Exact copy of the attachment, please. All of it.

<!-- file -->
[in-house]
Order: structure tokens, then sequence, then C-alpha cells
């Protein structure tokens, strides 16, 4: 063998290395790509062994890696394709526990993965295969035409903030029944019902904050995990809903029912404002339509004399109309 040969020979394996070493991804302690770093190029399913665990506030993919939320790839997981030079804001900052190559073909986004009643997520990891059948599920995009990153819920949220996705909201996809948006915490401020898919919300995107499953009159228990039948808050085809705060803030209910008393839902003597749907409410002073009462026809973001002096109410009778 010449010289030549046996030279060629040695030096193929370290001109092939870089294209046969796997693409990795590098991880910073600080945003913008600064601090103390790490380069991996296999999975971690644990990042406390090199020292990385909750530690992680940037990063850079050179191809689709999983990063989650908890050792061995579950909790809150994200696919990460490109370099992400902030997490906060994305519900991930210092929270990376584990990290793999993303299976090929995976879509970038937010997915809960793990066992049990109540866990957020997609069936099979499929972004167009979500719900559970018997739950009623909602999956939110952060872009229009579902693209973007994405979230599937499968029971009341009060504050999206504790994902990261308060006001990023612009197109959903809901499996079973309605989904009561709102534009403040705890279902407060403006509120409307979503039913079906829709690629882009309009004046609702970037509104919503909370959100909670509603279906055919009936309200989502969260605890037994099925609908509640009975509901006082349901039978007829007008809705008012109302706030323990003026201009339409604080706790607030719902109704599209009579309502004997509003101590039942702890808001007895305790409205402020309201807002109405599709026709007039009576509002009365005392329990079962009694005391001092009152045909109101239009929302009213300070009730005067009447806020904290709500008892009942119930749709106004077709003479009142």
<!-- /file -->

[in-house]
Order: structure tokens, then sequence, then C-alpha cells
């Protein structure tokens, strides 16, 4: 063998290395790509062994890696394709526990993965295969035409903030029944019902904050995990809903029912404002339509004399109309 040969020979394996070493991804302690770093190029399913665990506030993919939320790839997981030079804001900052190559073909986004009643997520990891059948599920995009990153819920949220996705909201996809948006915490401020898919919300995107499953009159228990039948808050085809705060803030209910008393839902003597749907409410002073009462026809973001002096109410009778 010449010289030549046996030279060629040695030096193929370290001109092939870089294209046969796997693409990795590098991880910073600080945003913008600064601090103390790490380069991996296999999975971690644990990042406390090199020292990385909750530690992680940037990063850079050179191809689709999983990063989650908890050792061995579950909790809150994200696919990460490109370099992400902030997490906060994305519900991930210092929270990376584990990290793999993303299976090929995976879509970038937010997915809960793990066992049990109540866990957020997609069936099979499929972004167009979500719900559970018997739950009623909602999956939110952060872009229009579902693209973007994405979230599937499968029971009341009060504050999206504790994902990261308060006001990023612009197109959903809901499996079973309605989904009561709102534009403040705890279902407060403006509120409307979503039913079906829709690629882009309009004046609702970037509104919503909370959100909670509603279906055919009936309200989502969260605890037994099925609908509640009975509901006082349901039978007829007008809705008012109302706030323990003026201009339409604080706790607030719902109704599209009579309502004997509003101590039942702890808001007895305790409205402020309201807002109405599709026709007039009576509002009365005392329990079962009694005391001092009152045909109101239009929302009213300070009730005067009447806020904290709500008892009942119930749709106004077709003479009142």